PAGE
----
Free health advice '˜from the cradle to the grave'
This week (Thursday July 5) marks the 70th anniversary of the National Health Service and the milestone will celebrate its achievements, pay tribute to the NHS staff and volunteers who help shape the service and look to a future vision of the NHS.
In 1948, for the first time, prevention, diagnosis and treatment were brought together under one umbrella organisation to create one of the most comprehensive health services in the world: the National Health Service.
In Eastbourne, the town’s hospital management committee managed eight hospitals with 733 beds.
They were Downside, Gildredge, The Leaf, Princess Alice and St Mary’s hospitals, Maternity Home, Seaside Convalescent Hospital in Seaford and the Merlynn Convalescent Home. Further afield there was Hellingly Hospital.
There were two separate clinics in Avenue House for VD and TB.
All Saints Hospital was taken over by the NHS in 1959.
In 1976 Eastbourne District General Hospital opened for patients. It was officially opened in 1977 by Her Royal Highness the Princess Alexandra.
In 1989 phase two of Eastbourne District General opened leading to the closure of St Mary’s
In the years before the NHS, people had to pay to see the doctor and to stay in hospital.
Hospitals were mainly funded from charitable and voluntary donations and most were in debt. Patients with infectious diseases formed an important part of the doctors’ work.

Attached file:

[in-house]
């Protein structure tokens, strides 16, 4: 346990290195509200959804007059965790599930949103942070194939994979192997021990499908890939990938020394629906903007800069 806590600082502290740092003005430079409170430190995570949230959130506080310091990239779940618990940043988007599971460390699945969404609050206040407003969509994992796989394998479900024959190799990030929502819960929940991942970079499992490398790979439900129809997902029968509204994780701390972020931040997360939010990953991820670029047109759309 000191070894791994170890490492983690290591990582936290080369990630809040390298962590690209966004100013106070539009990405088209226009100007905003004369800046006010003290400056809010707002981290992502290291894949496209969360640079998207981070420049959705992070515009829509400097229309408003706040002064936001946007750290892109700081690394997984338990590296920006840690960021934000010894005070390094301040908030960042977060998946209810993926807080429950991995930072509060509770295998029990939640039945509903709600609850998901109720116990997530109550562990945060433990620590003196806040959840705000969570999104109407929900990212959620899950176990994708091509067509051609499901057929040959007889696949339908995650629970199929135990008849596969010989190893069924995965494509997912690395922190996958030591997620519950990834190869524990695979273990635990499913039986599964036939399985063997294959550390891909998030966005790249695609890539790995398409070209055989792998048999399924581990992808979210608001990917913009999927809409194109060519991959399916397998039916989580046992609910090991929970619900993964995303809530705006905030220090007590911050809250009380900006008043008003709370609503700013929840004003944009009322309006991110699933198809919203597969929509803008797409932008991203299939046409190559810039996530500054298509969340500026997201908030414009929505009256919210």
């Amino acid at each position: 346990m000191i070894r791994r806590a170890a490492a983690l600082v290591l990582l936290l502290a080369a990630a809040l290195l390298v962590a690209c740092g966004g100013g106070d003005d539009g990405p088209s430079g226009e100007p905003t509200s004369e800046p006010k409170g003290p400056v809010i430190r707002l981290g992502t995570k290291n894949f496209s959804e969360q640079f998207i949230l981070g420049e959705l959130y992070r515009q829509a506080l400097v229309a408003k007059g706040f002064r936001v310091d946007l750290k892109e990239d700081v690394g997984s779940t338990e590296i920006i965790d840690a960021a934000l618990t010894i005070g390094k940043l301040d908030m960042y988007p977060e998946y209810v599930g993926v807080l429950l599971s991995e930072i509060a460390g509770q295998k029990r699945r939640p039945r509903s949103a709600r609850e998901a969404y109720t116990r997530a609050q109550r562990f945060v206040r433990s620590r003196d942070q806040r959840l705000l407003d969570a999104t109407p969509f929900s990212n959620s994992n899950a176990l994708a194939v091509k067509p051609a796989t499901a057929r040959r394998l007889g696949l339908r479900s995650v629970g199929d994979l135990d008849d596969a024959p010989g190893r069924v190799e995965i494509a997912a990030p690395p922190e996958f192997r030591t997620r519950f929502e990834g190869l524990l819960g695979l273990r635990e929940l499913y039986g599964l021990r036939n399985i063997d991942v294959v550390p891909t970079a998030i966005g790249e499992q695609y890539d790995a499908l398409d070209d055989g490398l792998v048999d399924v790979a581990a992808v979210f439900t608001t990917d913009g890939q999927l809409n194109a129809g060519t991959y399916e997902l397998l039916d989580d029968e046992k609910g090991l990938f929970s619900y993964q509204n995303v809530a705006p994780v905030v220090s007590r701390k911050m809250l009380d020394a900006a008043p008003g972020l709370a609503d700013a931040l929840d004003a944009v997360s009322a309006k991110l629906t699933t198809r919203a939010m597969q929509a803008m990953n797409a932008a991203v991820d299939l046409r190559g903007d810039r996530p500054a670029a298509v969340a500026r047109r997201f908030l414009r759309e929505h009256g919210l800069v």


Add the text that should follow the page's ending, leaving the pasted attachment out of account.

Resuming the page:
Diphtheria was a deadly disease, killing 3,000 children a year, although the two other main killers were tuberculosis and heart disease followed by rheumatic fever.
Health officials say it is easy to forget the standards we now take for granted, were once novel.
There were regular epidemics of measles, whooping cough and polio) and hospital wards were full of people suffering from the complications of these diseases.
With the introduction of the NHS, hospital consultants were, for the first time, paid a salary for their hospital work, and GPs no longer had to tout for patients in order to make a living.
In 1948, a cataract operation meant a week of total immobility with the patient’s head supported by sandbags. Eye surgery is now over within 20 minutes, and most patients are out of hospital after a couple of hours In 1958, hip replacements were so unusual that the surgeon who invented them asked patients to agree to return them post-mortem.
The NHS now carries out thoussands of these replacements every week. In East Sussex some hip replacement patients are walking four hours after surgery and home within 24 hours of surgery.
The breast-screening programme introduced in 1988 now saves the lives of 1,300 women a year
Before the NHS, one in 20 children died before the age of 12, now death is most unusual and commonly due to accidents. In March 2017, the NHS employed 106,430 doctors, 285,893 nurses and health visitors, 21,597 midwives, 132,673 scientific, therapeutic and technical staff across England’s hospital and community healthcare services.